This then brings us to the other side of Mischel’s work, which is about resistance to temptation, and how we can exercise self-control over the course of development. This was exemplified in his famous “marshmallow experiment,” which he conducted over four decades ago at Stanford University. The basis of the experiment was simple. It left a number of small children, between 3 and 5 years old, alone in a room with a marshmallow on the table. Mischel explained to the children that they could eat the marshmallow now, or wait until he came back and got two more marshmallows. If the child wanted another marshmallow, they rang a bell to indicate their choice.
The aim of the experiment was to monitor delay of gratification in children. Mischel predicted that those children who were able to wait for the second marshmallow during the experiment would, later — in their adult life — have stronger resistance to other temptations, and, most importantly: be able to manage their impulse control better than those individuals who ate the marshmallow immediately. “The marshmallow study was designed to see when the child decides that they want the two marshmallows, how long will they actually persist to do so, after they have made the choice?” says Mischel.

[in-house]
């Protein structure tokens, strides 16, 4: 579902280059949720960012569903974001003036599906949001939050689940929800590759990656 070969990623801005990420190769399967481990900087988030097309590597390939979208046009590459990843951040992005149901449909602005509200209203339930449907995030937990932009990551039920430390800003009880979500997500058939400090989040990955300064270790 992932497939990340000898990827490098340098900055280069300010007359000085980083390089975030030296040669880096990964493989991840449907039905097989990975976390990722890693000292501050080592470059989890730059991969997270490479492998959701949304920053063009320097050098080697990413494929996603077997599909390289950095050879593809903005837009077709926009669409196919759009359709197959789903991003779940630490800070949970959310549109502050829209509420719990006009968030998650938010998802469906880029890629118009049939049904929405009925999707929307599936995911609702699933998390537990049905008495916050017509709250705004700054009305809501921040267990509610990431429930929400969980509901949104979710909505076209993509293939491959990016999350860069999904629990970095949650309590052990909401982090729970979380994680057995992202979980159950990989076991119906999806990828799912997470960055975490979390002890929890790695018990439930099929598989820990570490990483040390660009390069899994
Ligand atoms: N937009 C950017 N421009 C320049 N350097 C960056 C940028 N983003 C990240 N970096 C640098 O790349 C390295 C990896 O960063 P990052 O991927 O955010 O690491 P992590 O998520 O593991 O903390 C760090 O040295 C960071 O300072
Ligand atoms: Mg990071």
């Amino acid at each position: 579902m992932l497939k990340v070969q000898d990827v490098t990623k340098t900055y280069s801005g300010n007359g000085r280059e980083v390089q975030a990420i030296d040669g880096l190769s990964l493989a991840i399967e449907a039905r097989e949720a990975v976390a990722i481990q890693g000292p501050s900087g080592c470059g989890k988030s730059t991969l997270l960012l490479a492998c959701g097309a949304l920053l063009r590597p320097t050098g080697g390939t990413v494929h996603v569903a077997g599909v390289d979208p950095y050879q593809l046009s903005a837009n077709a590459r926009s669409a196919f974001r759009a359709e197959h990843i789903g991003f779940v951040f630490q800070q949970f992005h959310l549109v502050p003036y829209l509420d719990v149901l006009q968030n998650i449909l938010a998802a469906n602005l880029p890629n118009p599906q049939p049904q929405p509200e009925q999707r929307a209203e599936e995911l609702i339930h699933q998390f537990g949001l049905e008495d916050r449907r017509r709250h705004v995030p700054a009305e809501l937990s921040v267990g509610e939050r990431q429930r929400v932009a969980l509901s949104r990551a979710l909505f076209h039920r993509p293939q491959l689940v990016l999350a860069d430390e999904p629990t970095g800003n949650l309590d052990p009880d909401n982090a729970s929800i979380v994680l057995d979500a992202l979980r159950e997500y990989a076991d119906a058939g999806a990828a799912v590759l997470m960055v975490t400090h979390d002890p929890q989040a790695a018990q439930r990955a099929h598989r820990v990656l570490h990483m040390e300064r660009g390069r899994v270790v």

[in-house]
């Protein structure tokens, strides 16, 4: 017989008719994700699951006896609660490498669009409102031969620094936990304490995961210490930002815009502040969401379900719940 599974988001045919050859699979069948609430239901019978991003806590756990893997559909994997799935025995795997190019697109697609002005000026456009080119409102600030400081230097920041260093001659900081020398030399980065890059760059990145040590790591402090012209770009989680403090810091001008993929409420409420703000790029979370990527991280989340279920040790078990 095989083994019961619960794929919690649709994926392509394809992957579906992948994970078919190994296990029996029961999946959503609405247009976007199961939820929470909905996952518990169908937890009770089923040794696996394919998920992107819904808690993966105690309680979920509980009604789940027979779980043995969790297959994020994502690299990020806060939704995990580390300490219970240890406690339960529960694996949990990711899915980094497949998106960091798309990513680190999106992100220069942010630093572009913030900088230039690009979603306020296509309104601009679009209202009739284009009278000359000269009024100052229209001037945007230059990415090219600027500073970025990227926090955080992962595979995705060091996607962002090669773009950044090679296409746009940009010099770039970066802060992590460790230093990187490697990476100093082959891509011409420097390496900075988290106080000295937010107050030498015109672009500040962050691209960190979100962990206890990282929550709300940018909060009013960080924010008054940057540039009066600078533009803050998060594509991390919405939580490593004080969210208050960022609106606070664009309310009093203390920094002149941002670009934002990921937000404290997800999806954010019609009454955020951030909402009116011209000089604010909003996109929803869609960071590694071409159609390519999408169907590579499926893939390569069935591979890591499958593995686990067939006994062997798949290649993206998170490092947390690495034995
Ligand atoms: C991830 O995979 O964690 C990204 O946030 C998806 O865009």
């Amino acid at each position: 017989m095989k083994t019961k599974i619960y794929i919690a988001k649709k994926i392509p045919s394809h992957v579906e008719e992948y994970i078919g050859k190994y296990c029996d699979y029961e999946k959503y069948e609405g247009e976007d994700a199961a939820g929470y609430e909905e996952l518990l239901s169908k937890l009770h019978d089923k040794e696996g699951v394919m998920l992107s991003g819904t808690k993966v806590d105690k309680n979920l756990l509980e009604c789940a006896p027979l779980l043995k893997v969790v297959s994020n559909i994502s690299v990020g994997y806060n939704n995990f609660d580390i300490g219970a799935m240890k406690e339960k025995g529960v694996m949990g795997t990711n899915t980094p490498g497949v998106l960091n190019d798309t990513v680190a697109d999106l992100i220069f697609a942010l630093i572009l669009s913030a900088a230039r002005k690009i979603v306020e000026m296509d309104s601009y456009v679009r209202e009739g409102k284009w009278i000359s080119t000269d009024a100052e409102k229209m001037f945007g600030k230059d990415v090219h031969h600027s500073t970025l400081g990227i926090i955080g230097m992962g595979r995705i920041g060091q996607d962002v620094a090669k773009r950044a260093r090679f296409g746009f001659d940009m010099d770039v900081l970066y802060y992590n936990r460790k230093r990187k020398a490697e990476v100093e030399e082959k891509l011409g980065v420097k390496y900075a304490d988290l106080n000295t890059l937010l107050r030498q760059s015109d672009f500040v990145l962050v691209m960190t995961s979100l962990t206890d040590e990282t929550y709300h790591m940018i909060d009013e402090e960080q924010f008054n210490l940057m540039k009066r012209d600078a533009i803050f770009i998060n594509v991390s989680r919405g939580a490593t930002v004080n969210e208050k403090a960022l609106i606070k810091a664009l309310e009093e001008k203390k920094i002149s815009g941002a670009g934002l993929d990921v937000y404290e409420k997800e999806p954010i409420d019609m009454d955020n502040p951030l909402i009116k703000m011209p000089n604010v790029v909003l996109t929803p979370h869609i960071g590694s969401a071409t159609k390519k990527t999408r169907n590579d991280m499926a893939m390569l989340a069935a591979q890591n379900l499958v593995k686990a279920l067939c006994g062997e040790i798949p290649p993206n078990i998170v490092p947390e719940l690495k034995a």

The results of the original tests were stored on file and used later to correlate with a number of follow-up experiments that would produce further findings. The first one, which took place in 1988, displayed that children who delayed gratification for longer periods were described as significantly more competent during their teenage years. The follow-up study done in 1990, showed that those who had more success in delaying gratification had higher SAT scores, a lower body mass index, a better sense of self worth, pursued their goals more effectively, and coped more successfully with frustration and stress.
In 2011, with the aid of technology, Mischel did the most comprehensive follow-up study to date. His book that explains how the results matched up to his original hypothesis is titled “The Marshmallow Test: Mastering Self-Control.” In this experiment, he checked back on the children he first tested, who were now in their forties, and set up an impulse control task to examine behavior and neural correlates of delay of gratification, using functional magnetic resonance imaging (fMRI). This is technology that measures brain activity by detecting associated changes in blood flow. The experiments involved developing two tasks to examine impulse control, one in the presence of neutral “cool” stimuli, and one containing compelling “hot” stimuli.
As marshmallows are no longer likely to be as tempting as they were when the test subjects were children, Mischel altered the nature of his experiment ever so slightly. Instead of marshmallows, he used the social cues of faces with emotional expressions: happy faces relative to neutral and fearful faces.